*Research is not one size fits all. You can’t answer each question the same way. So as a team, we really come together and can flex different muscles to find the best research approach to the question asked,” she says.
CPAR works with the Nebraska Legislature Planning Committee on a variety of issues, including economic development work.
They’ve covered issues like water quality and also worked with organizations such as the Buffet Early Childhood Center.
The Legislature’s Planning Committee was created by LB653, which was passed during the first session of the 101st Legislature.
The committee assists state government in identifying emerging trends, assets and challenges and the long-term implications of the decisions made by the Nebraska Legislature.
“We worked on LB1024, which looked at neighborhoods in North and South Omaha. We saw, for both women and men, there was this same workforce equity and access issues. People of color and women are not having the same opportunities in the economy to build wealth, support their families,” Schafer says.
“It’s really about what do we do to make Nebraska a vital, economically healthy, stable and growing place? We have to understand that our potential is in people of color and women. Pointing that out is a really big first step in our work,” she says.
Born in New York, Schafer spent her early years in Manhattan, moved to North Carolina during her middle school years and stayed there through college. She worked for a bit in economic development, but after taking a closer look at the way things were done, she realized she needed to go into research.
“Everybody’s just doing things … and it really just bothered me. Like, why would we do that? Is it going to work? Is it going to help? Why? And everyone is always like *Oh, we’ve always done it that way.”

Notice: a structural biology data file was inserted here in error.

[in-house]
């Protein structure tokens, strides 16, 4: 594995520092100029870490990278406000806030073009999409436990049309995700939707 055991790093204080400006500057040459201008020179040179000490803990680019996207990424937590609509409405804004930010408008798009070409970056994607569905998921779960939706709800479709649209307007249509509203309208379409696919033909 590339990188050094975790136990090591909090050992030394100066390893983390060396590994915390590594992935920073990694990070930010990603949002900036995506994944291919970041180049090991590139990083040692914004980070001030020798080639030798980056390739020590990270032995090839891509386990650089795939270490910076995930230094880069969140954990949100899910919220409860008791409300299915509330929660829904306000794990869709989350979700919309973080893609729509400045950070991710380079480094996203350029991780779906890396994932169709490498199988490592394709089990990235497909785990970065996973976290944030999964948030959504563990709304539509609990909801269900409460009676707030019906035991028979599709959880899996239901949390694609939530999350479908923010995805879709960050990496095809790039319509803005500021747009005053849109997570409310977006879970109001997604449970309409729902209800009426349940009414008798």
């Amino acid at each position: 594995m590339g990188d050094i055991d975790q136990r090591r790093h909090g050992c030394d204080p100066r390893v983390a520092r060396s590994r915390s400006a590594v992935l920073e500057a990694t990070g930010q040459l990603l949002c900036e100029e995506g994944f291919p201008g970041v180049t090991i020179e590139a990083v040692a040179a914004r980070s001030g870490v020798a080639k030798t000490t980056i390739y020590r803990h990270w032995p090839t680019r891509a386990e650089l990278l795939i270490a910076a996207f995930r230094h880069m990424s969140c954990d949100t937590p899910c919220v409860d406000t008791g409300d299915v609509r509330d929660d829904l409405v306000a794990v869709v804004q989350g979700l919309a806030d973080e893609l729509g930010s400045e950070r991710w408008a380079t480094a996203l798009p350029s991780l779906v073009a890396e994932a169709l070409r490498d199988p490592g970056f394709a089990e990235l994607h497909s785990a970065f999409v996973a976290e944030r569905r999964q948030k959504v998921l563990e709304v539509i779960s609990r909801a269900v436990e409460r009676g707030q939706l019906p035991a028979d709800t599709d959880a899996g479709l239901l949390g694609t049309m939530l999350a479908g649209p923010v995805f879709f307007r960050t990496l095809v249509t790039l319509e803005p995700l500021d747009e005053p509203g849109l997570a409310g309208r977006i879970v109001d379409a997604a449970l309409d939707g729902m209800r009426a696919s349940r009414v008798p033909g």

Shafer started asking, “Why?” She decided she needed a Ph.D. “so that at least when I ask people why are you doing that?’ people will ask me ‘Why, is there another way to do it?” She is married with two young daughters. Schafer and her family moved to Omaha after she received her Ph.D. in Public Affairs at the University of Nevada in 2012.
She says she is thankful for the women mentors she has had along the way, including her professors during her Master’s program. “One of the things that they’ve always been the best at is just being really honest with me by telling me that I could do better. It was information I needed to hear and that has pushed me along.”
Schafer was working on a research program when one professor told her that she was smart but needed to work harder. “The tough love’s been good for me. I respond well to it.”
She gives credit to her team for bringing depth and context to every project. “Were all very passionate about what we do. I’m always amazed at what that passion can do to motivate a team to get things done.”
Her advice for those considering a research career? Stay curious.
“We can all get involved more. talk to people. Even when I disagree with people, I really just hear what they re saying and why they think that so I can get to the source and find out what’s the root, what’s the number that’s driving their opinion.
That’s what research is–wanting to know a little more.”